If I was prepared, the mayor announced to me, the investigation should proceed, and the witness for the first time, be introduced before the prisoner. I signified my client’s readiness for the expartehearing, and everything was arranged as for the most solemn denouement. 

The door of the private room of the police was opened, and the witness, an interesting woman of yet youthful appearance, came forward and confronted the prisoner. I had expected at this meeting to witness a scene of no ordinary excitement, and had nerved myself to meet a burst of agonizing apprehension from the prisoner. But she sat, fixed and unmoved in even a muscle of her face, and her dark and piercing eye flashed in [indescribable] glances at the person of the witness, as she approached to take the Bible from the hand of the clerk, who rose to administer the oath to her. Being sworn, she, under great agitation and with much apparent reluctance, deposed in substance, to the following effect.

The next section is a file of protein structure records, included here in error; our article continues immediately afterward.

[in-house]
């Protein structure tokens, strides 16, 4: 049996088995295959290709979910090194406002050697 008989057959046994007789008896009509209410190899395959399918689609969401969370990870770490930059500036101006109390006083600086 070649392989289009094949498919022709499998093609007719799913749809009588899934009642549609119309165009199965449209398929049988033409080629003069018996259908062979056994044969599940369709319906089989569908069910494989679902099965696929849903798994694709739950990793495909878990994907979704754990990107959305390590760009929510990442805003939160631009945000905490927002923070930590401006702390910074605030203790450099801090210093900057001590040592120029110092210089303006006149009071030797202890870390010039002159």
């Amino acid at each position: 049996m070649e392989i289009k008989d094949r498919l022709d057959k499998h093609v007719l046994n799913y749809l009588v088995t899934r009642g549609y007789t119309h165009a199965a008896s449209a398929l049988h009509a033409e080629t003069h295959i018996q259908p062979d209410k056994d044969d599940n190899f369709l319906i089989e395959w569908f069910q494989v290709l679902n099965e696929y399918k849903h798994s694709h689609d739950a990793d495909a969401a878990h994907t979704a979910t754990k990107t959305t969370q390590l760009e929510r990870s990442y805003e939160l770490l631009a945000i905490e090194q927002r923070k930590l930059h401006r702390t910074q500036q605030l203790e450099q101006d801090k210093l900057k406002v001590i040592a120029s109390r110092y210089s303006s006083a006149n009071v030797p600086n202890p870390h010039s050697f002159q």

Mary Stewart, the prisoner, was an inmate with her in the house of Mrs. S., about nine months since. One morning, Mary had remained an unusually long time in her chamber, with the door locked on the inside, and, from the noise she made, appeared to be unusually engaged. About noon she came down stairs and went out of the house, apparently by the back door, with something carefully concealed in a basket, that hung upon her arm. In a few hours she returned, and immediately retired to her chamber, which had been locked in her absence, and the key taken with her. A short time after her return, Mrs. S. and the witness went to the door of her room and demanded admittance, which was, after some delay, and with great reluctance, granted to them. On entering, they immediately discovered that Mary had been engaged in washing something like blood stains from the side wall of the chamber, and, in the quickness of womanly apprehension, Mrs. S. exclaimed, “Mary, where is your child?”